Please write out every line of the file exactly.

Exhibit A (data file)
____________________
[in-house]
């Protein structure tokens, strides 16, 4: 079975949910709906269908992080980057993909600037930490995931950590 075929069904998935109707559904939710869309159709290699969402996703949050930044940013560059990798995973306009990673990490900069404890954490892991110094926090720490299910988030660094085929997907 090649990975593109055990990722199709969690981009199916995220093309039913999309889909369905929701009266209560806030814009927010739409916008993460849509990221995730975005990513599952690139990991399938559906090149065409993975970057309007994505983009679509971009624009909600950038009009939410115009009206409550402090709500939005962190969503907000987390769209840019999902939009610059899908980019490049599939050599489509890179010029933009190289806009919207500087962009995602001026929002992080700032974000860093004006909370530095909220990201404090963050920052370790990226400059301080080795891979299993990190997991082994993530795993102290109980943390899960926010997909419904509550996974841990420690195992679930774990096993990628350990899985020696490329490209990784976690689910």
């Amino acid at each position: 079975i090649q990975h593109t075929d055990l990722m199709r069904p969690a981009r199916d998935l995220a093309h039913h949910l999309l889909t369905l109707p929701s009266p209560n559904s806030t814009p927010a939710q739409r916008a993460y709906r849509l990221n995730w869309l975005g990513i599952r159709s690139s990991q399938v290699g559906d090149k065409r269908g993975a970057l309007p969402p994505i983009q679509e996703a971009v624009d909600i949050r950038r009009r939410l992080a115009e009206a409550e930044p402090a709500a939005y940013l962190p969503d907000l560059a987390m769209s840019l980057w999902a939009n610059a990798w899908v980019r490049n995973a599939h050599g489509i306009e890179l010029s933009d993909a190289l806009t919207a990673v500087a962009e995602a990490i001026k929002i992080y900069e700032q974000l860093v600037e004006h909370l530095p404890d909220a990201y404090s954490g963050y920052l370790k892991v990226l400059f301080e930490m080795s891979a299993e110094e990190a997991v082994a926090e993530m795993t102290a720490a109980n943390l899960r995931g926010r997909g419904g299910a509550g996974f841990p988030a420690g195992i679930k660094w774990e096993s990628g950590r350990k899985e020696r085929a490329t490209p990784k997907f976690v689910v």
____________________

[in-house]
């Protein structure tokens, strides 16, 4: 079975949910709906269908992080980057993909600037930490995931950590 075929069904998935109707559904939710869309159709290699969402996703949050930044940013560059990798995973306009990673990490900069404890954490892991110094926090720490299910988030660094085929997907 090649990975593109055990990722199709969690981009199916995220093309039913999309889909369905929701009266209560806030814009927010739409916008993460849509990221995730975005990513599952690139990991399938559906090149065409993975970057309007994505983009679509971009624009909600950038009009939410115009009206409550402090709500939005962190969503907000987390769209840019999902939009610059899908980019490049599939050599489509890179010029933009190289806009919207500087962009995602001026929002992080700032974000860093004006909370530095909220990201404090963050920052370790990226400059301080080795891979299993990190997991082994993530795993102290109980943390899960926010997909419904509550996974841990420690195992679930774990096993990628350990899985020696490329490209990784976690689910």
């Amino acid at each position: 079975i090649q990975h593109t075929d055990l990722m199709r069904p969690a981009r199916d998935l995220a093309h039913h949910l999309l889909t369905l109707p929701s009266p209560n559904s806030t814009p927010a939710q739409r916008a993460y709906r849509l990221n995730w869309l975005g990513i599952r159709s690139s990991q399938v290699g559906d090149k065409r269908g993975a970057l309007p969402p994505i983009q679509e996703a971009v624009d909600i949050r950038r009009r939410l992080a115009e009206a409550e930044p402090a709500a939005y940013l962190p969503d907000l560059a987390m769209s840019l980057w999902a939009n610059a990798w899908v980019r490049n995973a599939h050599g489509i306009e890179l010029s933009d993909a190289l806009t919207a990673v500087a962009e995602a990490i001026k929002i992080y900069e700032q974000l860093v600037e004006h909370l530095p404890d909220a990201y404090s954490g963050y920052l370790k892991v990226l400059f301080e930490m080795s891979a299993e110094e990190a997991v082994a926090e993530m795993t102290a720490a109980n943390l899960r995931g926010r997909g419904g299910a509550g996974f841990p988030a420690g195992i679930k660094w774990e096993s990628g950590r350990k899985e020696r085929a490329t490209p990784k997907f976690v689910v």